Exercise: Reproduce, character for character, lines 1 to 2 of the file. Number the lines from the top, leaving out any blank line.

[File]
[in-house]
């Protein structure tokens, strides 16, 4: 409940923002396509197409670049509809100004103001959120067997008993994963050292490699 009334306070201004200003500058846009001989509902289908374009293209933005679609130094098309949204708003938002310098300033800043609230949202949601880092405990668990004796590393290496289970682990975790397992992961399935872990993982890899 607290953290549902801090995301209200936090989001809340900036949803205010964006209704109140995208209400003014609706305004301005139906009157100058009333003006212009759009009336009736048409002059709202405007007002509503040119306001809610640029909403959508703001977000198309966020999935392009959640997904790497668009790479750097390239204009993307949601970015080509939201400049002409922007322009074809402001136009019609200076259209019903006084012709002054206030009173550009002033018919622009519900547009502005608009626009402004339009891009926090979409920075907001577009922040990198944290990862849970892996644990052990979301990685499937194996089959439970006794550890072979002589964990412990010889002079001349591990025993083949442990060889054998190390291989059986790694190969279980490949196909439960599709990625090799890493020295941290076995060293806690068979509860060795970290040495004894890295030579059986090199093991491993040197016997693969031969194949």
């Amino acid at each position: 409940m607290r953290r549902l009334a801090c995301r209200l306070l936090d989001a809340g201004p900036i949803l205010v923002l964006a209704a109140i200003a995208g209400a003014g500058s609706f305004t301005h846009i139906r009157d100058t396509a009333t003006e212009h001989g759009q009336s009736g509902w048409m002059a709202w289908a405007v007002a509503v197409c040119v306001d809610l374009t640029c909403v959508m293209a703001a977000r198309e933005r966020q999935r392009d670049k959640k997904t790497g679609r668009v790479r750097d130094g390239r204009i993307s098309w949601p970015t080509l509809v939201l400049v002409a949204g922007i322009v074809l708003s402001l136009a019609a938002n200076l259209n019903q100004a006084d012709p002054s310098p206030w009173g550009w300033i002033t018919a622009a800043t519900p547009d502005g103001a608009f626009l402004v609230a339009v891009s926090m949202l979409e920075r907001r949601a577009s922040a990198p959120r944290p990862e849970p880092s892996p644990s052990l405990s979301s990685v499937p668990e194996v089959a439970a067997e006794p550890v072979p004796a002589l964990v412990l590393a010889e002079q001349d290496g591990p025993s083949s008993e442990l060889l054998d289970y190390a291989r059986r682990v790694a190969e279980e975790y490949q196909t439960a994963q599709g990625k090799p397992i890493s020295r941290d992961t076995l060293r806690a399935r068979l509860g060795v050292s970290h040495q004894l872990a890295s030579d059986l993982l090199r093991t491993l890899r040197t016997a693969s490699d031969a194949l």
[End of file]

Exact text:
[in-house]
């Protein structure tokens, strides 16, 4: 409940923002396509197409670049509809100004103001959120067997008993994963050292490699 009334306070201004200003500058846009001989509902289908374009293209933005679609130094098309949204708003938002310098300033800043609230949202949601880092405990668990004796590393290496289970682990975790397992992961399935872990993982890899 607290953290549902801090995301209200936090989001809340900036949803205010964006209704109140995208209400003014609706305004301005139906009157100058009333003006212009759009009336009736048409002059709202405007007002509503040119306001809610640029909403959508703001977000198309966020999935392009959640997904790497668009790479750097390239204009993307949601970015080509939201400049002409922007322009074809402001136009019609200076259209019903006084012709002054206030009173550009002033018919622009519900547009502005608009626009402004339009891009926090979409920075907001577009922040990198944290990862849970892996644990052990979301990685499937194996089959439970006794550890072979002589964990412990010889002079001349591990025993083949442990060889054998190390291989059986790694190969279980490949196909439960599709990625090799890493020295941290076995060293806690068979509860060795970290040495004894890295030579059986090199093991491993040197016997693969031969194949």